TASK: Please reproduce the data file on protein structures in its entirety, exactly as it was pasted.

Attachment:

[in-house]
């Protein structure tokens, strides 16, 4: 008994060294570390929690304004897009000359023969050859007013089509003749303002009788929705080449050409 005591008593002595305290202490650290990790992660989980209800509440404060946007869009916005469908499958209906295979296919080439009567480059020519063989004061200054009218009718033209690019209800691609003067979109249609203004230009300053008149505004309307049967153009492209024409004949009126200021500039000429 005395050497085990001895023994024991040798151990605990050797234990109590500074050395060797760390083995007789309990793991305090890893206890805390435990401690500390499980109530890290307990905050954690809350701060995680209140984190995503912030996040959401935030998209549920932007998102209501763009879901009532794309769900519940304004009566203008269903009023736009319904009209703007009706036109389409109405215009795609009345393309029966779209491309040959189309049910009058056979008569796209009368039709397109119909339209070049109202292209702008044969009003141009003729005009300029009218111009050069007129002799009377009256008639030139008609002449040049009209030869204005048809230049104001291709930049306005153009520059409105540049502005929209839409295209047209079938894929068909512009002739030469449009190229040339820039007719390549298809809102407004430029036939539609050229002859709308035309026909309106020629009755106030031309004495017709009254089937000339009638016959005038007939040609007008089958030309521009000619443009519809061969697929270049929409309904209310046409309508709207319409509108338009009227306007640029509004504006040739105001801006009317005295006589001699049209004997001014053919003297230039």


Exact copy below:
[in-house]
């Protein structure tokens, strides 16, 4: 008994060294570390929690304004897009000359023969050859007013089509003749303002009788929705080449050409 005591008593002595305290202490650290990790992660989980209800509440404060946007869009916005469908499958209906295979296919080439009567480059020519063989004061200054009218009718033209690019209800691609003067979109249609203004230009300053008149505004309307049967153009492209024409004949009126200021500039000429 005395050497085990001895023994024991040798151990605990050797234990109590500074050395060797760390083995007789309990793991305090890893206890805390435990401690500390499980109530890290307990905050954690809350701060995680209140984190995503912030996040959401935030998209549920932007998102209501763009879901009532794309769900519940304004009566203008269903009023736009319904009209703007009706036109389409109405215009795609009345393309029966779209491309040959189309049910009058056979008569796209009368039709397109119909339209070049109202292209702008044969009003141009003729005009300029009218111009050069007129002799009377009256008639030139008609002449040049009209030869204005048809230049104001291709930049306005153009520059409105540049502005929209839409295209047209079938894929068909512009002739030469449009190229040339820039007719390549298809809102407004430029036939539609050229002859709308035309026909309106020629009755106030031309004495017709009254089937000339009638016959005038007939040609007008089958030309521009000619443009519809061969697929270049929409309904209310046409309508709207319409509108338009009227306007640029509004504006040739105001801006009317005295006589001699049209004997001014053919003297230039």